As you may know, Fujifilm offers an AC adapter for the GFX series and it's priced at a whopping $97. However, there's another option for AC wall charging as long as you know the power specs. A more versatile option is a power bank with pass through charging. You can power the GFX with the battery pack in the field while simultaneously charging the installed battery. When you’re near an outlet, you can also connect the power bank to AC power and continuously power the camera without depleting the power bank itself. By functioning as an AC wall adapter you won't need to buy a wall adapter specifically for the GFX while having all the benefits of a portable battery pack.
I'm obviously not a professional photographer. Now, some may take that to mean an enthusiast has no need for a "professional level" camera, but that is entirely untrue, even on a general level. What the GFX offers is resolution. 50.1 megapixels of it. What I offer my camera is a crippled body, unable to get the most from any camera body. I can not hike as far, climb as high or go as long as an average photographer. I also cannot drive due to the medications I need to operate from day to day. Because of that, the GFX's resolution returns to me an ability lost by my inability to drive: repeatability.
The biggest news was the purchase of a Fujifilm GFX 50S, GF 45mm ƒ/2.8 lens and TechArt autofocus EF-GFX lens adapter. It arrived just before Xmas and I was able to use it for parts of both latter shoots. I also gave it a couple of runs, one from Kerry Park that was foiled by fog, another from Rizal Bridge that wasn't. The increase in resolution is shocking. Shots taken from the bridge could be cropped down to 8mp and were still crystal clear. Also shocking: the size of the uncompressed RAW files at ~140MB each.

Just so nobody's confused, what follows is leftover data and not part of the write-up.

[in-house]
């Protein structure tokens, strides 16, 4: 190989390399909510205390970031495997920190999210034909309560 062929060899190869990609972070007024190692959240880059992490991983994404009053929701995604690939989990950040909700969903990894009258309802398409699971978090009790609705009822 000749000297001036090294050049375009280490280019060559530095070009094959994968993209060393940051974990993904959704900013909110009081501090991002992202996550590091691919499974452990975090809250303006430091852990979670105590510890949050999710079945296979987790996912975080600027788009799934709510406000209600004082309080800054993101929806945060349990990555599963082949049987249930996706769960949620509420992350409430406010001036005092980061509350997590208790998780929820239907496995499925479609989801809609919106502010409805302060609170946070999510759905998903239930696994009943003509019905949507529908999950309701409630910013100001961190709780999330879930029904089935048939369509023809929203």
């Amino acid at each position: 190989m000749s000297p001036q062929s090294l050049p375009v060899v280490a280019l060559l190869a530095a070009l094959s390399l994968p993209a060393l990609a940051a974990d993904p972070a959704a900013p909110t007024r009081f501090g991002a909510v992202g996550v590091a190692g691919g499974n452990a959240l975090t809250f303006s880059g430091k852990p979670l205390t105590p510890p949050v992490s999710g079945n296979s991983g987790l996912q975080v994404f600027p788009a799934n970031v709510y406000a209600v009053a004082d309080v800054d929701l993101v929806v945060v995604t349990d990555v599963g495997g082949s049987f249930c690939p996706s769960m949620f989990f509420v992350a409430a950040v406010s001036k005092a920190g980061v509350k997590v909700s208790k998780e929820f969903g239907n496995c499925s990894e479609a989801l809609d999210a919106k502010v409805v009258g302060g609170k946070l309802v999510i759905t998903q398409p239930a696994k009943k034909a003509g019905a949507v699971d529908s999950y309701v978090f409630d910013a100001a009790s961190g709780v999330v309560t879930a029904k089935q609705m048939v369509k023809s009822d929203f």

My friend Craig and I have been planning to hit Keekwulee and Snowshoe Falls on the way to the Alpine Lakes Wilderness in Mt. Baker/Snoqualmie National Forest for 2 years now and it's never come to pass. However, I recently was able to hit Keekwulee Falls with my girlfriend last weekend. It would've been better with more water, say after the spring thaw or between autumn rains, but that would also make it far more difficult to reach as you have to ford the very stream the waterfall is upstream of. Despite the unimpressive flow, the granite formations were spectacular. There were also enough pikas running around and whistling to fill a Disney movie.
Single row panoramas have always seemed to thwart me. Either the scene was never appropriate or they wouldn't stitch for one reason or another. After getting the stuff I needed to establish the nodal point on a couple of my lenses, I decided to give it another go from Kerry Park.
Just a few photos of the local deer on our last morning in Long Beach. They came by for breakfast, the doe bringing her two fawns, approaching our balcony as if she’d remembered that I was out feeding them apples the night before. They sat patiently below our balcony as we dropped bananas and apples for them, posing for photos before moving on to the next set of condos. These deer definitely have us trained well.
Known for shit weather, the Washington coastline can be a bit of a toss up when it comes to photos, but even when the weather isn't particularly good for beach going, it can still be great for photos. During the summer, weekly events draw in thousands from around the state, so there are opportunities for all types of photographers; from landscapists, astrophotographers, street photography and even instagrammers, it's all there.
Day 2 at Second Beach. Unfortunately, this time we hit high tide and quickly discovered the beach was a lot less interesting when the tide is in. We managed to make do, despite shooting over 200 shots, again, trying to chase waves that weren't hitting the shore as intensely as they had the day before. At least having my tripod allowed me to get some long exposures as the clouds were moving on shore fast and thick.
Funny how things tend to happen in spurts. I spent the past week in Forks and Mount Vernon to get some camera work in. Craig and I went to Second Beach on the Quilayute reservation to photograph the seastacks just off shore. After a day of recovery, we went to Roozengaarde to get some early shots of the tulips before the Skagit Valley Tulip Festival. Despite the weather forecast predicting rain for the week, we were fortunate to get some breaks in the rain that were long enough to get all of the shots we had planned for, and then some.